I’ve written before about the Quaker practice of considering queries.

 This month’s query is about civic responsibility.  My response follows that.


Because Friends believe there is that of God in all people, we strive for a world of freedom, justice and equality for everyone. Believing that progress toward these ideals is advanced by those who devote themselves to the shaping of a just society, we urge Friends to be active and conscientious citizens. This means staying informed on social issues, and on the opinions and activities of our elected representatives and of those seeking office. It is important that Friends speak truth to those in power. We recognize that, in our world, power in government and private sectors lies disproportionately with those of economic means. Speaking out on a personal level in our communities may be difficult, even dangerous, yet by doing so we may encourage others to work for justice.

Our first allegiance is to the Holy Spirit. In general, Friends support the laws of the State; but if those laws directly violate our religious convictions, we may be led to oppose them. When contemplating civil disobedience or unpopular personal testimony, we must carefully consider the spiritual basis for, and honestly face the consequences of our actions.


  • What conflicts do we perceive between the laws of the State and our religious convictions? How do we resolve those conflicts in our lives? In what ways do we assume responsibility for the government of our community, state, nation and world?
  • How do we share our convictions with others? Do we express our opinions with courage,  yet with love, mindful of the Divine Spirit within everyone?
  • How do we maintain our integrity when we find ourselves in a position of power? How do we respond when we feel powerless?  Do we really respect and help those we seek to serve?
  • Are we careful to reach our decisions through prayer and strengthen our actions with worship? Are we open to divine leadings?

My response:

The Keystone Pledge of Resistance has been in a waiting mode for some time now, awaiting the President’s decision.  That whole effort gave me a good sense of what can be accomplished when a small group of committed individuals work together (outside Quaker circles).  Much of that effort has been focused on civic engagement and public education.  Working with Derek Glass, we produced a video to explain what the Keystone issue was about, and the role of civil disobedience in public discourse.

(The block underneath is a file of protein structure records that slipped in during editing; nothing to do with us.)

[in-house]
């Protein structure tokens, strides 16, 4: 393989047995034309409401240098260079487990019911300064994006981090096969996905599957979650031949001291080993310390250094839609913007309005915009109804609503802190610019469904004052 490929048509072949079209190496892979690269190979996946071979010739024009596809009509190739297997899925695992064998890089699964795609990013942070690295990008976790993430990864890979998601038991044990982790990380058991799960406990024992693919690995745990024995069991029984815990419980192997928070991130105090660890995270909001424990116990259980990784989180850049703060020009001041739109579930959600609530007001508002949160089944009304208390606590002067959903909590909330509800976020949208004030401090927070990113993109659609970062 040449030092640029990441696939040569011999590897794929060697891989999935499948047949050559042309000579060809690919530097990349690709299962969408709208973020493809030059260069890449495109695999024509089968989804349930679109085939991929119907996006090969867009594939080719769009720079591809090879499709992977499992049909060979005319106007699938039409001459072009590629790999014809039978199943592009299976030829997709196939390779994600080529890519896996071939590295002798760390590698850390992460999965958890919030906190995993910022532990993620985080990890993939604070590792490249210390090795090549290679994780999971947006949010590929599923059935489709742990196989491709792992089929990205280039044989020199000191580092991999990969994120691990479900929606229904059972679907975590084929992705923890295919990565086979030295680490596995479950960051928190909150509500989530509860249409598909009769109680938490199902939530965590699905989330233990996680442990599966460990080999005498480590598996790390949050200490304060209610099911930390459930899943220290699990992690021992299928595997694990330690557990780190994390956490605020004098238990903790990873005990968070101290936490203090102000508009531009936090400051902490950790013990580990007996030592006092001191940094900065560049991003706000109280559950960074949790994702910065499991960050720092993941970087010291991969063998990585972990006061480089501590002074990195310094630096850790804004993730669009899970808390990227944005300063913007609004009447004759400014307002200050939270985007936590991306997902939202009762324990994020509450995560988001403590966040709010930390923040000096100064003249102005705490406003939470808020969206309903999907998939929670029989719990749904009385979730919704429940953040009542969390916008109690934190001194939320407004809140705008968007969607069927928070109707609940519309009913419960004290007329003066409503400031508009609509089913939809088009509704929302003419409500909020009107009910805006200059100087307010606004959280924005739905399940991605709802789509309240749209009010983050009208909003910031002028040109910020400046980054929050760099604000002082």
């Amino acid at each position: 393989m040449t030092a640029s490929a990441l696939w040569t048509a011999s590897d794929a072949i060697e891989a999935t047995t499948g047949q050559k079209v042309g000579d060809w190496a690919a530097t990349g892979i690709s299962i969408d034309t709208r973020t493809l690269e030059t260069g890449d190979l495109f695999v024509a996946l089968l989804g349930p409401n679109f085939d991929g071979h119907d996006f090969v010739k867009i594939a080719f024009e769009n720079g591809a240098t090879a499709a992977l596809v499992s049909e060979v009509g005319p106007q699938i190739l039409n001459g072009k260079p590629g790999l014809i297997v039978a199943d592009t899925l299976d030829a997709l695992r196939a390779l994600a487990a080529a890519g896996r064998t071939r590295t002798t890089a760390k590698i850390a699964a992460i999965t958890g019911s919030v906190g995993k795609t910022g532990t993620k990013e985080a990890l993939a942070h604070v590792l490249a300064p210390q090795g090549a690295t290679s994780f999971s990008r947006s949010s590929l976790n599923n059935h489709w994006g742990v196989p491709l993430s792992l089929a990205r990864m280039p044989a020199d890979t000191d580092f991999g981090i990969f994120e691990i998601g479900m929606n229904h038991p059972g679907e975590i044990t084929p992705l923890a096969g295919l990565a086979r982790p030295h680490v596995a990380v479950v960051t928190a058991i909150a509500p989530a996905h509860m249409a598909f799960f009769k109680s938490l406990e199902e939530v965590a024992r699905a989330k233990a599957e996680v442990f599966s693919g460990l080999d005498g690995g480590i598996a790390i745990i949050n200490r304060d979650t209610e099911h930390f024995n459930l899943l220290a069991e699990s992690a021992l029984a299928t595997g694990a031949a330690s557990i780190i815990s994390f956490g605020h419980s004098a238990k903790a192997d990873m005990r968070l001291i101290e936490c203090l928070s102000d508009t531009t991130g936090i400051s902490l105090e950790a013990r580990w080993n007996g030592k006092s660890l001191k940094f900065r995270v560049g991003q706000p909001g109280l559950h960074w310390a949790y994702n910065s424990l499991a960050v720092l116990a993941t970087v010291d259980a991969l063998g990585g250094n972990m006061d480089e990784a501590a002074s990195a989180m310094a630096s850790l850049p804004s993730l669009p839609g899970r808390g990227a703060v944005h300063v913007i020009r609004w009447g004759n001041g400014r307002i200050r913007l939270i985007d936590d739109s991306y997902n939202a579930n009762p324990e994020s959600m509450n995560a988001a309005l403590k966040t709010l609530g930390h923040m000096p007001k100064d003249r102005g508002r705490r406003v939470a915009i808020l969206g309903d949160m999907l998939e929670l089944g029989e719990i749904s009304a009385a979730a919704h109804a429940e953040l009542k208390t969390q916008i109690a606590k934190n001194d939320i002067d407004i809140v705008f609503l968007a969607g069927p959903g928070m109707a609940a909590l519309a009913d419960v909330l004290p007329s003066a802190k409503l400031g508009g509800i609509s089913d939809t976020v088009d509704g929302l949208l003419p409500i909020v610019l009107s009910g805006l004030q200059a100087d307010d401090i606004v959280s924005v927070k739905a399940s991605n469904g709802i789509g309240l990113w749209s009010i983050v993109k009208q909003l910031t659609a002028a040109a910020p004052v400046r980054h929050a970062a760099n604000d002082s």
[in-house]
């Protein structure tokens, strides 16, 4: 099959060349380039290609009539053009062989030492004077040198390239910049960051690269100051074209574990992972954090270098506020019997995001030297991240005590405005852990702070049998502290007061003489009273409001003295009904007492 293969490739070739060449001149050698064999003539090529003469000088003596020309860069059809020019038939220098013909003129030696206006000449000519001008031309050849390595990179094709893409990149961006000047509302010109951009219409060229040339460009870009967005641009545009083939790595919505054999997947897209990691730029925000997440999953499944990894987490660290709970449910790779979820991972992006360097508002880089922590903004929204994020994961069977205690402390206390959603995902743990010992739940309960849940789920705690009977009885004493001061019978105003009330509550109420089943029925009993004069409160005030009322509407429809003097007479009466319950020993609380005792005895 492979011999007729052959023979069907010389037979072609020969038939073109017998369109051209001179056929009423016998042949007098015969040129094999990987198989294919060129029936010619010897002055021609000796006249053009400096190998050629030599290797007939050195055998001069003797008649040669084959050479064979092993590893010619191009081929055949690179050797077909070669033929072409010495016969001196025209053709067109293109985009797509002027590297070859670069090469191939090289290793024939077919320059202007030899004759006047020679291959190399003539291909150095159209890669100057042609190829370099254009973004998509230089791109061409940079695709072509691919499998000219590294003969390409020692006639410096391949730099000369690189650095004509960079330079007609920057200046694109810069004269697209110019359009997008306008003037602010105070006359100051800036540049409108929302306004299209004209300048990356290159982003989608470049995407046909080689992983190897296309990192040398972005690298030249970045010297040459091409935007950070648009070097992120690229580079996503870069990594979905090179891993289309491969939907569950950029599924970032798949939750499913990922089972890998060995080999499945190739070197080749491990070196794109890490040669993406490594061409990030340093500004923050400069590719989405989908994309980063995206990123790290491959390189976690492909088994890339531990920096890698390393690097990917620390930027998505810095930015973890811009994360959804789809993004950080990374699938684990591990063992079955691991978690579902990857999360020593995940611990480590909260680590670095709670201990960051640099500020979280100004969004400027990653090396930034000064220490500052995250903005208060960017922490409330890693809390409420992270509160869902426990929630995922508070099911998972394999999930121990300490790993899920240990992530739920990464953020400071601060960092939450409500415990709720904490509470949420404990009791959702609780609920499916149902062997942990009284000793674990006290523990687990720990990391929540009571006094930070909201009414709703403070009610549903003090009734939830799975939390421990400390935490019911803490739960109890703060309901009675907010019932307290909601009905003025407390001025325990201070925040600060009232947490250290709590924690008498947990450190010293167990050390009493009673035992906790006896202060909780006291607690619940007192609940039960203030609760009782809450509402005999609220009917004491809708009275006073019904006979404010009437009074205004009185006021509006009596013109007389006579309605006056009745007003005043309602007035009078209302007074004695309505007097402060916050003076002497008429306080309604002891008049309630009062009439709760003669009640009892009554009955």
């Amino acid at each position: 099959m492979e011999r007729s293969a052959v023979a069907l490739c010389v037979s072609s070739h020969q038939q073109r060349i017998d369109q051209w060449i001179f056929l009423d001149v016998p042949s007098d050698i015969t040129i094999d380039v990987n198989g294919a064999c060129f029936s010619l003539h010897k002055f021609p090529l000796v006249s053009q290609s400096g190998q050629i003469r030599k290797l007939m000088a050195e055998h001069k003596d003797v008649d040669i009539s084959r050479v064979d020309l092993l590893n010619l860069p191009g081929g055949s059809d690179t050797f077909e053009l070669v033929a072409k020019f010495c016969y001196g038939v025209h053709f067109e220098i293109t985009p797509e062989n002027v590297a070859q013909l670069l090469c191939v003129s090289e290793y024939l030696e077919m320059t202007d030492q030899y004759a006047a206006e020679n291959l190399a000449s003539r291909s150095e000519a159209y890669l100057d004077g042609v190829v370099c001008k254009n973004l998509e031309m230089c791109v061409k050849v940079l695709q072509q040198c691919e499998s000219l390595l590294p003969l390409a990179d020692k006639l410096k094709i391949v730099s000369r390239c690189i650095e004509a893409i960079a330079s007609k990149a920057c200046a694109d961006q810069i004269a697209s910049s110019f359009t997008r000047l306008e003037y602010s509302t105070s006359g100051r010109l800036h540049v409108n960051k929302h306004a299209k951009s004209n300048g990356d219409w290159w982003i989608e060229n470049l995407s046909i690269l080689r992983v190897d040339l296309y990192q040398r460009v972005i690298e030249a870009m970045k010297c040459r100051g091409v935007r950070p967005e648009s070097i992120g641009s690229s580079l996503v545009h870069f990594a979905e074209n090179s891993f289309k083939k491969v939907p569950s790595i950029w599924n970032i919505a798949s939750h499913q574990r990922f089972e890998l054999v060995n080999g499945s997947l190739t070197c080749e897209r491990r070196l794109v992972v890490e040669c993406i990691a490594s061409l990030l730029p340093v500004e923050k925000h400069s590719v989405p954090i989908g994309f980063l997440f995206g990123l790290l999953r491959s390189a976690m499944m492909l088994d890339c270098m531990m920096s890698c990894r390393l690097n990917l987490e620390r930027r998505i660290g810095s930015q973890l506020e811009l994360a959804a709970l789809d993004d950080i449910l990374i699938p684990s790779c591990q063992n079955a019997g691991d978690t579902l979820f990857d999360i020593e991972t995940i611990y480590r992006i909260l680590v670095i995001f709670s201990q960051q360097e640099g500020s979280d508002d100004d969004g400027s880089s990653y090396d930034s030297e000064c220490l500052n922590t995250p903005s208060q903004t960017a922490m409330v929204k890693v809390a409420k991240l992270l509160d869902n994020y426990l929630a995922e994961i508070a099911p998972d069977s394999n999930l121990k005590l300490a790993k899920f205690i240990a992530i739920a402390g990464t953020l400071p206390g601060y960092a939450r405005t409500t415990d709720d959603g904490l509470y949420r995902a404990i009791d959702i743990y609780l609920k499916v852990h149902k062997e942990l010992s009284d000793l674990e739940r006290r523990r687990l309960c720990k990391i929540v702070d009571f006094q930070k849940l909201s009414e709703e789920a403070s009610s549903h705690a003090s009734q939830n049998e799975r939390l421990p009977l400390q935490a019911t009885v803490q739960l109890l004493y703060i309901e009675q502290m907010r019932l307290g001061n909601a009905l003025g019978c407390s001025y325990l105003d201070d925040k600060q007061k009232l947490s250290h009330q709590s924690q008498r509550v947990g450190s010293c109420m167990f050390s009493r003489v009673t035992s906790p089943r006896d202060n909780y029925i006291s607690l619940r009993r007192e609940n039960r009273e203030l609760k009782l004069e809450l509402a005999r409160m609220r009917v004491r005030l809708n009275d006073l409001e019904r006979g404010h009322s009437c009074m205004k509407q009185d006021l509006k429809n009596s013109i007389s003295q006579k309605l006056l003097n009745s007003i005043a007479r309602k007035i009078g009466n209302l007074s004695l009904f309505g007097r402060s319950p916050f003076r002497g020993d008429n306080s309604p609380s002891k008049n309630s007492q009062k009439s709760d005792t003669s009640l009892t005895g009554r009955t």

Along similar lines, Derek Glass is working with the local environmental community to aggregate the blog articles from the many different environmental groups in one location, to make it easier for those who are interested to find all of this related information.  That has stimulated me to write more blog articles.  I see this in line with the historical Quaker practice of “publishing the truth”.  Because a democracy desperately needs well educated and informed citizens.  Unfortunately we are seeing what happens when that isn’t the case, today.

Regarding the separation of Church and State, those lines have been blurred recently.  A Kentucky clerk’s refusal to obey the law was promoted as infringing on her religious freedom, when actually she was imposing her religious beliefs on the public she was supposed to serve.  A broader problem are the so-called “Religious Freedom Acts” fundamentalists are trying to pass, with similar effects.  As a religious society, I think it is important for us to try to educate others about this whole issue of Civic Responsibility, and the separation of Church and State, and what religious freedom is.

Indiana Moral Mondays

Indiana Moral Mondays

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Black Lives Matter

Black Lives Matter

Asking for civil rights protections for Indiana's LGBT community

Asking for civil rights protections for Indiana’s LGBT community

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